Allan H. Gordon: A Personal Profile
|by Rochelle M. Fedullo
Spring 2002, Vol. 65, No. 1
He is an exceptional Philadelphia lawyer, well respected and much admired. He is a former president of the Philadelphia Trial Lawyers Association, a Fellow of the American College of Trial Lawyers, an Associate of the American Board of Trial Advocates, a Fellow of the International Academy of Trial Lawyers, and most recently, a Fellow of the International Society of Barristers. He leads the nation's oldest chartered metropolitan bar association as it enters its third century. Self-possessed, dignified, and elegantly turned out in beautifully tailored suits, our seventy-fifth Chancellor is the picture of success-a lawyer at the top of his game. Viewed from a distance, Allan Gordon looks great. Closer up he looks even better. Closer up, Allan is a charming, funny, compassionate, generous, good-natured, completely accessible, regular guy (sort of "Everyman" in an Armani suit). He is the adoring and adored husband of his wife of thirty-nine years, Sharon, the devoted father of three beloved daughters, a loving friend to his two sons-in-law, and a wonderful son-in-law. He is "Z" (short for Zayda) to six cherished grandchildren. He is loyal, caring and supportive to his many friends. He is a happy man, comfortable in his own skin, who has his life well balanced.
This Philadelphia lawyer is a born-and-bred Philadelphia boy. Allan lived in Wynnefield with his parents, Joseph and Thelma, until his mother passed away when he was barely 4 years old. Allan then lived with his father's parents in Atlantic City for two years and then moved back to Philadelphia to live with his mother's parents. When Allan was 10, Joseph remarried, and Allan then went to live with his father and Ethel, his new mother.
Allan attended Central High School, graduating in 1958. The classic "late bloomer," Allan was the class clown, and it was suggested by his guidance counselor that he should consider making a living using his hands instead of his head. The 17-year-old enlisted for a six-month stint with the United States Army. This experience helped him realize that he really was college material, and in 1959, he enrolled at Temple University, where he was an accounting major with plans to become a CPA. In his junior year, Allan's business law professor suggested he consider law school. Allan took this advice and enrolled at Temple Law School in 1963 where this late bloomer fully blossomed, making Law Review and graduating at the top of his class. In 1966, when Allan took the bar exam, he had the second highest score in the state of Pennsylvania.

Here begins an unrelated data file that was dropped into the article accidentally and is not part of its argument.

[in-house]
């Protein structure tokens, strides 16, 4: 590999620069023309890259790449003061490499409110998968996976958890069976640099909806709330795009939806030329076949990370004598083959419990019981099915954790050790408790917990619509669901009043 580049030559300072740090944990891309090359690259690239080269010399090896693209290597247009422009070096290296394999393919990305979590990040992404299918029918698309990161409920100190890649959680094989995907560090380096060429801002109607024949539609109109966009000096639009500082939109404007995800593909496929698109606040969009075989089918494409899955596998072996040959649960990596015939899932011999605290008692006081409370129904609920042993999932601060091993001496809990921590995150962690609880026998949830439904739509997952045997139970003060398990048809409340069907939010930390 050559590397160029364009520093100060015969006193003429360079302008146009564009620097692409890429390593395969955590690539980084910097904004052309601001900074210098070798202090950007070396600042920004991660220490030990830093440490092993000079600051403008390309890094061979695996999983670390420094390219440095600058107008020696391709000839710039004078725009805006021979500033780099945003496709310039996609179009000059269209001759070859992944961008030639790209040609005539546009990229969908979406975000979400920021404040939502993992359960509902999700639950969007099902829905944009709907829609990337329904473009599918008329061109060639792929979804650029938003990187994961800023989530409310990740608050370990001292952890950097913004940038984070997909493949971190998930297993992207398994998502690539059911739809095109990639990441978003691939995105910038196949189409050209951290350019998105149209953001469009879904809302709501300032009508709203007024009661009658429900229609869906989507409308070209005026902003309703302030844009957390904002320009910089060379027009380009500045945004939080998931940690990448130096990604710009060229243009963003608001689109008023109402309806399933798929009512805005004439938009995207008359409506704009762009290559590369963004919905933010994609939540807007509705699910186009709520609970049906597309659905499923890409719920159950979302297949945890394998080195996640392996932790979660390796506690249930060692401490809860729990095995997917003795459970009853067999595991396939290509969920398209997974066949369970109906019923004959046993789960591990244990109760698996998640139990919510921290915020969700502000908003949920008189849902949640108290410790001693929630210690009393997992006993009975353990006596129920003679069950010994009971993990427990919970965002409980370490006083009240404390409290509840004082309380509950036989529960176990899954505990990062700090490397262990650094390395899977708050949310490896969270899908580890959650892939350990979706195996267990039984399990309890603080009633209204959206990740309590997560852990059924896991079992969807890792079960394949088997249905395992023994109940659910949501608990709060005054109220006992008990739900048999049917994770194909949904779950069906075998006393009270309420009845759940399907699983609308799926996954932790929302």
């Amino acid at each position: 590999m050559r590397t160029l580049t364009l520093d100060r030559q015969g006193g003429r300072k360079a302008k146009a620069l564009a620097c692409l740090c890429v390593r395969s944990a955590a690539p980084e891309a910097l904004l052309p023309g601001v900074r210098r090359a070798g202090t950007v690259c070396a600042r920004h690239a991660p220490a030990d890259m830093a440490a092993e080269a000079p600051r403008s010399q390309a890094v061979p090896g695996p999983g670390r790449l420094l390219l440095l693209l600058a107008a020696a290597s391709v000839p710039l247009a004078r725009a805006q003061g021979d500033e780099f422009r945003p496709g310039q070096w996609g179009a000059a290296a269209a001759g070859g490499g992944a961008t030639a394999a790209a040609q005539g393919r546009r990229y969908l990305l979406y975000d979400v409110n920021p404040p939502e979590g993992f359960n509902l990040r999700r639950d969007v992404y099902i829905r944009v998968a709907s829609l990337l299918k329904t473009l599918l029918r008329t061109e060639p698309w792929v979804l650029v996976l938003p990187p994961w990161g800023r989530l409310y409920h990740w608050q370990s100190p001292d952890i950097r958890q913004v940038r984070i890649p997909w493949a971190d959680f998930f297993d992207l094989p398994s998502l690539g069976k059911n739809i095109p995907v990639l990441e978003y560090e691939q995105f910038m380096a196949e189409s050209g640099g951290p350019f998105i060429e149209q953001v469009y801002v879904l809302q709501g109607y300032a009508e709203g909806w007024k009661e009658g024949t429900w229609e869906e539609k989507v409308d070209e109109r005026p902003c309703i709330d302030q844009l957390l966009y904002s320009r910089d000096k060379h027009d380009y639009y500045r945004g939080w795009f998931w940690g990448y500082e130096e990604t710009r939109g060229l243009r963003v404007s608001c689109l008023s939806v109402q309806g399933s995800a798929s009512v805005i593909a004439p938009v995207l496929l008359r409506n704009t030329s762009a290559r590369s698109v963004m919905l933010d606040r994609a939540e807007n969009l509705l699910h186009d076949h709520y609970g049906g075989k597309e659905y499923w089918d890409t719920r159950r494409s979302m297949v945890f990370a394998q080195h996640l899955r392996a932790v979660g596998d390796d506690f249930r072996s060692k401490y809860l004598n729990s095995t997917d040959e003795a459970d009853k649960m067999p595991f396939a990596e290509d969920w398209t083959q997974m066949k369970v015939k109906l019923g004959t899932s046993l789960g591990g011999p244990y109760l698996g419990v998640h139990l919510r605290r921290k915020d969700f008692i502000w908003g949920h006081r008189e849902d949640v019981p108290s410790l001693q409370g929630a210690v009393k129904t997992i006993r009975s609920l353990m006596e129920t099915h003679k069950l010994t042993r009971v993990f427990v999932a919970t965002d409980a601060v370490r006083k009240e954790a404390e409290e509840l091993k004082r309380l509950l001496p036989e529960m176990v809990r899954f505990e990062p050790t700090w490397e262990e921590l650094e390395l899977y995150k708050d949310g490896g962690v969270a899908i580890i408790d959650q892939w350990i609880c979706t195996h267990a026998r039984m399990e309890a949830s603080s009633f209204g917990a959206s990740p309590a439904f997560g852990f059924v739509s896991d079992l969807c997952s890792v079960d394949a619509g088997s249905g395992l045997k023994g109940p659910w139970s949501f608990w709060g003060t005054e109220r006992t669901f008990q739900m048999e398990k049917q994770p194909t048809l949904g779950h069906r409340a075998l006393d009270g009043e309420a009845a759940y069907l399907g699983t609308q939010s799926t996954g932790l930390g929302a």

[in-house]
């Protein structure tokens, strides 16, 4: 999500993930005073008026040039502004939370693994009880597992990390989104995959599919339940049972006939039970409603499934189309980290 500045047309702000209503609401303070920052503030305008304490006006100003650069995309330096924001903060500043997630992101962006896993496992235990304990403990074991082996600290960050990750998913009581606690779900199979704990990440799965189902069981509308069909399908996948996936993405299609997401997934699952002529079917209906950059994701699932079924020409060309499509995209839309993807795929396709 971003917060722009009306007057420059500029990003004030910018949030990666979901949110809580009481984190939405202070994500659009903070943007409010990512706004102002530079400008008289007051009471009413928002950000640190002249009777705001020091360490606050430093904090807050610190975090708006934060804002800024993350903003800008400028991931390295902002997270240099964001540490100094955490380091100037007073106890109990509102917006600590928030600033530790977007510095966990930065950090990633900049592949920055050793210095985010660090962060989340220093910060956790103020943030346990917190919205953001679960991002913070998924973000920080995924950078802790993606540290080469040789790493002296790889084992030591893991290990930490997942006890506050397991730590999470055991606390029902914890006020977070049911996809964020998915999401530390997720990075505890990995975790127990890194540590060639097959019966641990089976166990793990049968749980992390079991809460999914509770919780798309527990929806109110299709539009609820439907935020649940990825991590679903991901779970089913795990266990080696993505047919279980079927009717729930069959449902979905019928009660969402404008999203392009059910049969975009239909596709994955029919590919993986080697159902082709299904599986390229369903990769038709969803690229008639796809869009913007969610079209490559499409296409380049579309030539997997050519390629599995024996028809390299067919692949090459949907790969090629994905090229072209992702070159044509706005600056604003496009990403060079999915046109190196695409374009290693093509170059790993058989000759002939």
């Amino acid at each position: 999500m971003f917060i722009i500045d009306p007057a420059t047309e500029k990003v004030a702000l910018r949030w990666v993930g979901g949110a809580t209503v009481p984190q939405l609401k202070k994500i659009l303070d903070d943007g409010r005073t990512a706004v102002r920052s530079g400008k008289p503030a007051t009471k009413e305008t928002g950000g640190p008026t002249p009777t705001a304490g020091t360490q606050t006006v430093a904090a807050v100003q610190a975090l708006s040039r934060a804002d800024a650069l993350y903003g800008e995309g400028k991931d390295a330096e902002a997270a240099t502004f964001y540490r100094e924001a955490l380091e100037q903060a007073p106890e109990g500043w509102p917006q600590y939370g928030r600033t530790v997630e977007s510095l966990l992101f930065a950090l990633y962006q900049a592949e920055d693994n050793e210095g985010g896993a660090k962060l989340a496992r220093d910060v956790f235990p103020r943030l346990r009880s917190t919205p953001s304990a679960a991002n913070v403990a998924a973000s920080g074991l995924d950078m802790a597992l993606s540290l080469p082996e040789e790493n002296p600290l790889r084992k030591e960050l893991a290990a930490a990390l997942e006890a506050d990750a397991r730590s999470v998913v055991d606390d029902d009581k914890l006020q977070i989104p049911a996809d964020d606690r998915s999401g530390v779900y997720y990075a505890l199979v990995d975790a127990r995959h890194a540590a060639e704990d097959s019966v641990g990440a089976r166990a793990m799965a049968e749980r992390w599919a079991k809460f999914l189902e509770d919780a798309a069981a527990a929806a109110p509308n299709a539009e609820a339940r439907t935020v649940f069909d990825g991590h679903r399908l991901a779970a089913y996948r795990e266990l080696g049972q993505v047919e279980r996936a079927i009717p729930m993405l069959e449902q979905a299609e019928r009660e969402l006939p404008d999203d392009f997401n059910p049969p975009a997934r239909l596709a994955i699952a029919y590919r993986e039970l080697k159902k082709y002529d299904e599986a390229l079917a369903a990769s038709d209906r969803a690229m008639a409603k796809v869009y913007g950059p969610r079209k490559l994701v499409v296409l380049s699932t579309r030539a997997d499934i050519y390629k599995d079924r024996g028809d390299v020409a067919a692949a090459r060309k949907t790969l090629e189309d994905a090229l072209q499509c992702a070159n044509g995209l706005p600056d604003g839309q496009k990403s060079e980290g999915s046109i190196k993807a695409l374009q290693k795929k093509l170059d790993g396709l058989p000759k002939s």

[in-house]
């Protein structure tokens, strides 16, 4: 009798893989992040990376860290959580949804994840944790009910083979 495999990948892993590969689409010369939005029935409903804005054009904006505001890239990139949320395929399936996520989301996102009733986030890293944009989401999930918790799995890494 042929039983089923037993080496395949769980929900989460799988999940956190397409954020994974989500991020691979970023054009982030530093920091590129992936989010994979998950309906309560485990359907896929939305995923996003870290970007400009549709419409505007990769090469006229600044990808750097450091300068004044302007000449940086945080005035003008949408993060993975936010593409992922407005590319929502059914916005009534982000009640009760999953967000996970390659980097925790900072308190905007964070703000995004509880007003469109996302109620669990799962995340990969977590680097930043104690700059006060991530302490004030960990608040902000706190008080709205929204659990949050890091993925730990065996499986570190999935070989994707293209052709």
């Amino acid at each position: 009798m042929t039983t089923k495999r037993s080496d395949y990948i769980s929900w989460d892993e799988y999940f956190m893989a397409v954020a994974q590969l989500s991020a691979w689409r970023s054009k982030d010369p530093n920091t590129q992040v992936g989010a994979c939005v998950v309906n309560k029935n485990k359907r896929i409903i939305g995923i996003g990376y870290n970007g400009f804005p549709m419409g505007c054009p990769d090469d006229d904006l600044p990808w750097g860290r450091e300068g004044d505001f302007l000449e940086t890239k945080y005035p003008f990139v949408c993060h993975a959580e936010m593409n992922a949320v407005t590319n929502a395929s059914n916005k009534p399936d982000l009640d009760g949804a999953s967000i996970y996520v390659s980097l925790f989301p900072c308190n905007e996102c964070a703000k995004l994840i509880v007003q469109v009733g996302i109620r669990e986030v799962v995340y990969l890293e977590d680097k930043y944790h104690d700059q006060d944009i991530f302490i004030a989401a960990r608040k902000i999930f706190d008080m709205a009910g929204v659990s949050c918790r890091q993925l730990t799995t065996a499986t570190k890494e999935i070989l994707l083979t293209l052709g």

After clerking for a year in a small law firm, Allan joined some of his law school classmates to form a partnership known as Segal, Zazlow & Gordon, which later became Segal, Weiss, Gordon & Levanson. He left this partnership in 1972 to work at Kolsby & Wolfe and to learn from Herb Kolsby, one of the great trial lawyers in town, who was to become his mentor and friend. Now almost thirty years later, the firm of Kolsby, Gordon, Robin, Shore & Bezar is one of the premier firms in the city for the representation of plaintiffs in medical malpractice, products liability and other serious personal injury matters.
No story about Allan Gordon really begins until it gets to Sharon. The story of Allan and Sharon started like this: In July 1957, the tall, dark and handsome 16-year-old Allan saw the stunning 15-year-old Sharon Saner on a bus in Atlantic City, and said to himself, "This is the girl I'm going to marry." What Sharon remembers about that bus ride is being instantly attracted to a boy who was staring at her so intensely that she became a little nervous. Two nights later at the Atlantic City Sub Shop, Sharon saw the same intense young man again who continued to stare. She thought he was a stalker. When Sharon left the sub shop, her 16-year-old stalker followed her out and onto a bus that was entirely empty except for them. He sat next to her and said, "This might sound silly but will you go out with me?" She replied, "It may be silly, but yes." That began a five-year sometimes off but mainly on courtship leading to marriage in October 1963 and an enduring love affair and romance that still burn bright forty-five years after that bus ride. All anyone needs is an hour in their company to know that Allan and Sharon are sweethearts, best friends and completely devoted to each other. They share the kind of love that lights up the room, and they light up each other's lives.